Listen to Austin 360 Radio

Tune up your taste buds: Garage turned Belgian pub takes pains with the little things on food and drink menus

Addie Broyles

When Jeffrey Kuhn was doing all the demo work to turn a bar at Second Street and San Jacinto Boulevard into a new restaurant, he found remnants of a garage that operated in the space in the 1940s and 1950s.

"We were wrecking the walls and pouring the floors, and we discovered a pneumatic pump that was used to lift up the cars and little tidbits of things throughout the garage from this Hank guy," he says. Eventually he found the full name — Henri Beaulac — on a piece of paper and realized that Hank was really Henri, whose family had roots in Belgium.

That was just the inspiration Kuhn needed to create Hank's Garage, a Belgian pub that opened recently at 115A San Jacinto Blvd.

Kuhn, an Austin native who graduated from the Culinary Institute of America in 1992, has cooked in kitchens across the country and even worked for a few years as a migrant worker, processing beets into sugar in Minnesota and raking wild blueberries in Maine.

Hank's Garage is his first venture as a chef/owner, and the concept is spot-on. Kuhn is calling it a Belgian pub that is "more gourmand than gourmet." Beer-braised beef carbonnade was the highlight of a media tasting last week, but I could have easily made a meal out of the perfectly fried calamari and duck fat French fries, which were served with four mayo-based dipping sauces.

Using either the duck fat fries or just regular fried spuds, Kuhn puts new spins on poutine, the Canadian specialty of fries slathered in gravy and cheese curds, by serving them smothered in chicken tikka masala or red wine mushroom sauce.

The menu has a few salads to balance out the heavier fare, and you can tell as much thought has gone into the drink menu as the food. Beer finds its way into a number of cocktails, including the orange blossom, a summery drink that gets some of its sweetness from a splash of citrusy suds like Blue Moon.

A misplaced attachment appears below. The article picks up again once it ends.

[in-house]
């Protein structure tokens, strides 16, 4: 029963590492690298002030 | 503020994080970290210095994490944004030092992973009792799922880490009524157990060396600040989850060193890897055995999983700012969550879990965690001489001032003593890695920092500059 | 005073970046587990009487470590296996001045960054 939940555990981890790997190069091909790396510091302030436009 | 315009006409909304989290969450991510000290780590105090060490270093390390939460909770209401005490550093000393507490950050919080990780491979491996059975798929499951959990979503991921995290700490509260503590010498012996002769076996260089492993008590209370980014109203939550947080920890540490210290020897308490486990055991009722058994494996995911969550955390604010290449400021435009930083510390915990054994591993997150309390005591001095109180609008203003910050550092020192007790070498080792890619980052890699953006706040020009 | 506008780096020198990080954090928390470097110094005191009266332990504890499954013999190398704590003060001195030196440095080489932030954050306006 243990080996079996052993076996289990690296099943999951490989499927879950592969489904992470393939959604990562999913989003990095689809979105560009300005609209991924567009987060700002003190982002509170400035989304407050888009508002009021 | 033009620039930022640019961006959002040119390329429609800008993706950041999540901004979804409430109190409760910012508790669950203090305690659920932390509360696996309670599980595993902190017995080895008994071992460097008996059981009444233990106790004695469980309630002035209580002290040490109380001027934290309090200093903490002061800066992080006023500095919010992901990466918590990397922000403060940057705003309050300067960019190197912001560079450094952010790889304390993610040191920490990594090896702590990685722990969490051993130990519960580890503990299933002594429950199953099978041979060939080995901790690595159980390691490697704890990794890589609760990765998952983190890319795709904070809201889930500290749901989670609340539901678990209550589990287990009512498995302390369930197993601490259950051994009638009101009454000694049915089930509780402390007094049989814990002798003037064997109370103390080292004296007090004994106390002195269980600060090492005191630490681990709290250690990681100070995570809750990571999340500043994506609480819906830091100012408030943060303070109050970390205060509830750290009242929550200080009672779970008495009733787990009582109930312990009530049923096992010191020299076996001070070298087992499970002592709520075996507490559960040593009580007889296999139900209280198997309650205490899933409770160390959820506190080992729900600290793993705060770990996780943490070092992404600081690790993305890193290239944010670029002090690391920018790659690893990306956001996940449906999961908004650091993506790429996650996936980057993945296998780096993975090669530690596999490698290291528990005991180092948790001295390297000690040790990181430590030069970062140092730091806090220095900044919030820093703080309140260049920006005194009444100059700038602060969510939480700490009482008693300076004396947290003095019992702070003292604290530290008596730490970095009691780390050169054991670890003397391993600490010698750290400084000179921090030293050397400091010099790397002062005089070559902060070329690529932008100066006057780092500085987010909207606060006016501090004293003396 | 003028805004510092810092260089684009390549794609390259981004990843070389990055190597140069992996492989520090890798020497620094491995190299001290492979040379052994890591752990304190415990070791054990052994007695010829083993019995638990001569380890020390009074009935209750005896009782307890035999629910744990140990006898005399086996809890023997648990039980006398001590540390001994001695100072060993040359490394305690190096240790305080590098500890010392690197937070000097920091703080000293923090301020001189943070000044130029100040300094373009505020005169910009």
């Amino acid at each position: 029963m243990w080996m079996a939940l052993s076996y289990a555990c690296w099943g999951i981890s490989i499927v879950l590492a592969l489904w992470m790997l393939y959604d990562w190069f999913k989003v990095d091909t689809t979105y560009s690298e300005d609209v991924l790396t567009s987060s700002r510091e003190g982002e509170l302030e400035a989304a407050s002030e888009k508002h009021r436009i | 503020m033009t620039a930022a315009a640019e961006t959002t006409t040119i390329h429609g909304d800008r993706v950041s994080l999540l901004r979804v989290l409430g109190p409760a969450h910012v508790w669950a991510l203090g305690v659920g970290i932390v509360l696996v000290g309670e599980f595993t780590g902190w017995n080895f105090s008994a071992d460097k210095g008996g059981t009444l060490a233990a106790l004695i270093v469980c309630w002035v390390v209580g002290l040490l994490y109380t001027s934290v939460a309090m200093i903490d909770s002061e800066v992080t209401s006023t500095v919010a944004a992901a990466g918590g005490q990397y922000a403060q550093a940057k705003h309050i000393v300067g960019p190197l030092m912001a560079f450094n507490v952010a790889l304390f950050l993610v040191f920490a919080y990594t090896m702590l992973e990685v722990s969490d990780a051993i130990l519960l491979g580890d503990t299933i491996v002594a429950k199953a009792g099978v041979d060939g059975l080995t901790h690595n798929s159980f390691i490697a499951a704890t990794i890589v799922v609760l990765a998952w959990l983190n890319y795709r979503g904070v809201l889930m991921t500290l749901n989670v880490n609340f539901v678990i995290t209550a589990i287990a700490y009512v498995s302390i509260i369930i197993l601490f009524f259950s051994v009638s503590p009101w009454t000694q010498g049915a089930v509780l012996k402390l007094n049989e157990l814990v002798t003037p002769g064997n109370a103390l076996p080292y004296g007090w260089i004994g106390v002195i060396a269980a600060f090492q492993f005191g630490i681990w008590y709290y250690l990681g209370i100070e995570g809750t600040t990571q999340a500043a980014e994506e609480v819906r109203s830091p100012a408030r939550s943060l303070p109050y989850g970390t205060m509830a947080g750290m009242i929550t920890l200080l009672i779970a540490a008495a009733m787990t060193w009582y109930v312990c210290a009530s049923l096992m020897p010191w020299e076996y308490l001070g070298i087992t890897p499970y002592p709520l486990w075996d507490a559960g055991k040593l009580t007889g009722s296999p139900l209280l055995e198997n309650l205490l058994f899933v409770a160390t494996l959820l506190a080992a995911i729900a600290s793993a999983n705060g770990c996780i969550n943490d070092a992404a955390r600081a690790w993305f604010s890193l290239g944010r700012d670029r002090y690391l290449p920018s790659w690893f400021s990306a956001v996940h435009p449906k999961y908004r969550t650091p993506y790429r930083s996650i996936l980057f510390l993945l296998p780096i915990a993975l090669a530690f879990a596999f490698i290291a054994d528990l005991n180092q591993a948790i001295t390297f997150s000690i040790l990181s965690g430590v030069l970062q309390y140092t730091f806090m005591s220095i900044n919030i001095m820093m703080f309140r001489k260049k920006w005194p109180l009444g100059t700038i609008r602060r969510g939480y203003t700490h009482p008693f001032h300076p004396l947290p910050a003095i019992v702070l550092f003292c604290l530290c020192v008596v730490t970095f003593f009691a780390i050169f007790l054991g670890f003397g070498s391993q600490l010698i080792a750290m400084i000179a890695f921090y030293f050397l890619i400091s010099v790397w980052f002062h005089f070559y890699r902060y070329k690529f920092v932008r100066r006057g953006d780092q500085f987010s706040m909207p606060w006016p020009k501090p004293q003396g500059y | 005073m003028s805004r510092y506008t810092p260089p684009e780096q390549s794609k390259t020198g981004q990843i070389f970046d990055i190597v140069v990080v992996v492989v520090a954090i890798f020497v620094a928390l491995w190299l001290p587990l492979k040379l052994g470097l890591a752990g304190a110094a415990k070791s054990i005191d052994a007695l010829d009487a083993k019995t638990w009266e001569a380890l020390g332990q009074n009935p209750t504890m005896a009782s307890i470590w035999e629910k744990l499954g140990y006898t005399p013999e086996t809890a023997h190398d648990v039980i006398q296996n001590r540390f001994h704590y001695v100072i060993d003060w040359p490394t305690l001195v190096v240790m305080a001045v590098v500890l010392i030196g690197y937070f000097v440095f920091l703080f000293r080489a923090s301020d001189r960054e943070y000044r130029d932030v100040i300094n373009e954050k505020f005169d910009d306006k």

If you're going to spend $6 on a pint of Stella, you might as well break outside the box and try one of the even higher priced, but lesser known and more complex beers like the Ommegang Hennepin Farmhouse Saison or Duchesse de Bourg, a Flemish sour-brown ale. (Ask for a sample first. Not all of these specialty Belgian-style beers are suited for all palates, but the bar staff, including energetic bar manager Mike Newfrock, can help you find something new that you'll enjoy drinking.)

For the Sunday brunch, which runs from 10 a.m. to 3 p.m. on Saturdays and Sundays, bartenders make two kinds of Bloody Marys, a traditional one spiced with smoked paprika and a green Bloody Mary, made with green tomatoes, cucumbers, celery and white grapes.; 912-2504

Open from 11 a.m. to midnight Tuesday and Wednesday and until 2 a.m. Thursday through Saturday. Brunch starts at 10 a.m. on Saturday and Sunday. Closed Mondays through the summer. , 520-8060. 115A San Jacinto Blvd.